We have written on other occasions on Civic Partners Sioux City, LLC. When we last wrote in 2015, the debtor had lost the last of many interlocutory appeals following the Bankruptcy Court for the Northern District of Iowa’s denial of confirmation of the debtor’s plan of reorganization – a plan founded on a prior, contested ruling of the bankruptcy court that an amended lease of the debtor’s property to Main Street Theaters, Inc. (“Main Street”) was in effect instead of the original lease between the parties. Following two years of failed interlocutory appeals on the bankruptcy court’s orders on the lease and denial of plan confirmation, the bankruptcy case was dismissed. The debtor appealed the dismissal order, a final order of the bankruptcy court, and the United States Bankruptcy Appellate Panel for the Eighth Circuit reversed – not based on the dismissal order itself or the order denying plan confirmation, but based on error in the original bankruptcy court ruling as to which lease was in effect. In re Civic Partners Sioux City, LLC, 2016 WL 3902658 (B.A.P. 8th Cir. July 19, 2016). The ruling is a procedural lesson that, in the grand scheme, appeal of non-final bankruptcy orders may delay an ultimately favorable result.
Civic Partners, the debtor, was tapped by the City of Sioux City, Iowa to develop a retail and movie theater complex known as the Promenade. Civic Partners issued a promissory note to Sioux City for the property and issued a promissory note for construction financing to Northwest Bank. Both Sioux City and Northwest Bank received mortgages of the property, and Northwest Bank held an assignment of rents for the property to further secure the debt.
Following construction, Civic Partners leased the movie theater space of the Promenade to Main Street. Main Street soon fell behind on its lease payments to Civic Partners, causing Civic Partners to fall behind on its payments to Northwest Bank and Sioux City. All the parties entered into discussions to amend the lease and modify Civic Partners’ obligations to Sioux City and National Bank.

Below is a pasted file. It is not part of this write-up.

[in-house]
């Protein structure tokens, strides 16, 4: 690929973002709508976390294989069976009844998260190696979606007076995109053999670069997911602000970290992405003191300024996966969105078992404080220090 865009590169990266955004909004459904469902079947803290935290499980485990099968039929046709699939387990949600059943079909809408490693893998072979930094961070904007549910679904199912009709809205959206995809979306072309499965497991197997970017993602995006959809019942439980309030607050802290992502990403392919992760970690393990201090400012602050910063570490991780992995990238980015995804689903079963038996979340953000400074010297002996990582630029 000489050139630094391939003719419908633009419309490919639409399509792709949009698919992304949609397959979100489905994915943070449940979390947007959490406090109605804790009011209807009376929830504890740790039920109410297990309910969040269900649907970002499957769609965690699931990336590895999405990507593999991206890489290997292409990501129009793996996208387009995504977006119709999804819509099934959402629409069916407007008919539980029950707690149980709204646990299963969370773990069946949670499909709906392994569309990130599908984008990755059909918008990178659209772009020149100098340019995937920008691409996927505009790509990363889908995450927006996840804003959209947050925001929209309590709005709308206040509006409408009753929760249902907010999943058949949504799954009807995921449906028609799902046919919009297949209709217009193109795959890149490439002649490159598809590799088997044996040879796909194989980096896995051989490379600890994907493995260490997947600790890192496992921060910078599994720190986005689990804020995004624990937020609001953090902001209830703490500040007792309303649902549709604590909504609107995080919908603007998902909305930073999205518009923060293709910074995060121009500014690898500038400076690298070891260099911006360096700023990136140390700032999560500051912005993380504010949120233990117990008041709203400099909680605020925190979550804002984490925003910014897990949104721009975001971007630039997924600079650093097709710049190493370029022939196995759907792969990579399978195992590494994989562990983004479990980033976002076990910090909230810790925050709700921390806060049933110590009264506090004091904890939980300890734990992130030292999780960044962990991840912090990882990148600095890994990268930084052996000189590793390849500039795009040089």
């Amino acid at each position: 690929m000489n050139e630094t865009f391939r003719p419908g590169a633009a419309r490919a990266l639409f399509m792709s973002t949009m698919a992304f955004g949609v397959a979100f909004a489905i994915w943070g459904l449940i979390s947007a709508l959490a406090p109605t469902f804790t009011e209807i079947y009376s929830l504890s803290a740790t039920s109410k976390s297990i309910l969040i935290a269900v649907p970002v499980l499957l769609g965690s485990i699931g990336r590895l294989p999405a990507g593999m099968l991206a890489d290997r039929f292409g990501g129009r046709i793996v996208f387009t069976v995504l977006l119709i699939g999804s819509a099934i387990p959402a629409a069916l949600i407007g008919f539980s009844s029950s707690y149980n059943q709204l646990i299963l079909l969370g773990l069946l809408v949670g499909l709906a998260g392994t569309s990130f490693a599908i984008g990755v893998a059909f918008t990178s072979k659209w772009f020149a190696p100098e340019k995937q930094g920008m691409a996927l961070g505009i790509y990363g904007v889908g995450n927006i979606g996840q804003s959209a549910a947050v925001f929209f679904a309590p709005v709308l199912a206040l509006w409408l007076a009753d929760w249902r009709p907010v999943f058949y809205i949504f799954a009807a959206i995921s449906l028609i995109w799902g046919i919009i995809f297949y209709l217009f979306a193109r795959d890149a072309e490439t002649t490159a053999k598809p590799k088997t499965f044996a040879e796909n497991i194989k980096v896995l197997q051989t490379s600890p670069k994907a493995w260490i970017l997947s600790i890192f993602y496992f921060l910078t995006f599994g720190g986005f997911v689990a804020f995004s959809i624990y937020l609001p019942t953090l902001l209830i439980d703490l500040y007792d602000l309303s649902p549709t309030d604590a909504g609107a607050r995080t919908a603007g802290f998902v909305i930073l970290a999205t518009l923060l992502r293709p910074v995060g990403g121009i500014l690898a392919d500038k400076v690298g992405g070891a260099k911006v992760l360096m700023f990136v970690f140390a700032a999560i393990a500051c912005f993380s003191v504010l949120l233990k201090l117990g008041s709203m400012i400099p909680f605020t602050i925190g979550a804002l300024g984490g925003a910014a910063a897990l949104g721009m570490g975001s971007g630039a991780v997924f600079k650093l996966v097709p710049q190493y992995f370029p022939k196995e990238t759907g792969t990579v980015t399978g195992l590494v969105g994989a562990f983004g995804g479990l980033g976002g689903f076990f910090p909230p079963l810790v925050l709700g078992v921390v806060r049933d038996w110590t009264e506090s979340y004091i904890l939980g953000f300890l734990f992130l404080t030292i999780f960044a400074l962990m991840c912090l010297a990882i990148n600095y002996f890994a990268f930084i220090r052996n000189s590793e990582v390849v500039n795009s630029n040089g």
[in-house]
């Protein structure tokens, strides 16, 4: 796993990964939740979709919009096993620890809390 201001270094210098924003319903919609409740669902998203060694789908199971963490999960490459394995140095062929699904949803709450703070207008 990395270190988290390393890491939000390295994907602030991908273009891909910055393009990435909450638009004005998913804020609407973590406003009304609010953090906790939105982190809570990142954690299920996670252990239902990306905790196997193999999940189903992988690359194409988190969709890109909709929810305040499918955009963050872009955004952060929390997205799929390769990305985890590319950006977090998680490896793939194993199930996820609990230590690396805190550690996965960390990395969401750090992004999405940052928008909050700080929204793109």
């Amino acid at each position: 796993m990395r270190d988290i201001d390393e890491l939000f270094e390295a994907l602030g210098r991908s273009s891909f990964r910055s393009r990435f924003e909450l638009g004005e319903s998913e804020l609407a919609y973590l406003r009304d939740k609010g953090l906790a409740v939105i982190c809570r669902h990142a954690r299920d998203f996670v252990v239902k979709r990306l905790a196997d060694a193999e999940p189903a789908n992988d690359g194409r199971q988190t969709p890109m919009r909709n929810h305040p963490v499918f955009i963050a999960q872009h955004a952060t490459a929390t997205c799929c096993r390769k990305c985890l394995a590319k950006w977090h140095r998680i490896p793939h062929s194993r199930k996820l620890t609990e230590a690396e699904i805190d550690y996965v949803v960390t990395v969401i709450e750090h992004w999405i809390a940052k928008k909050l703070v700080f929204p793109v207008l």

Thereafter, Civic Partners and Main Street entered into an amended lease that expressly provided that Civic Partners could declare the amended lease with Main Street null and void if it was unable to reach agreement with Sioux City and Northwest Bank by a date certain. Ultimately, Civic Partners formalized its arrangement with Northwest Bank, but was unable to reach agreement with Sioux City.
Having failed to reach agreement with Sioux City, Civic Partners purportedly cancelled the amended lease with Main Street pursuant to the null and void provision and reinstated the original lease; however, both Northwest Bank and Main Street disputed the cancellation. Without a clear, consensual restructuring path, Civic Partners commenced its bankruptcy case in April 2011.
The Bankruptcy Case and Interlocutory Appeals
Over a year later, Civic Partners sought a determination from the bankruptcy court as to which lease controlled – pointing to the express language of the amended lease regarding its ability to declare the amended lease null and void. Holding that Iowa rescission law prevented Civic Partners from terminating the amended lease and, in the alternative, that the termination of the lease required Northwest Bank’s consent, the bankruptcy court found that the amended lease controlled. Civic Partners appealed the bankruptcy court’s decision, which appeal was denied for lack of jurisdiction on the basis that the order was interlocutory. Except in limited circumstances, courts of appeal have jurisdiction only to hear appeals of final decisions and orders, but not those that are interlocutory – or provisional. See 28 U.S.C. § 158.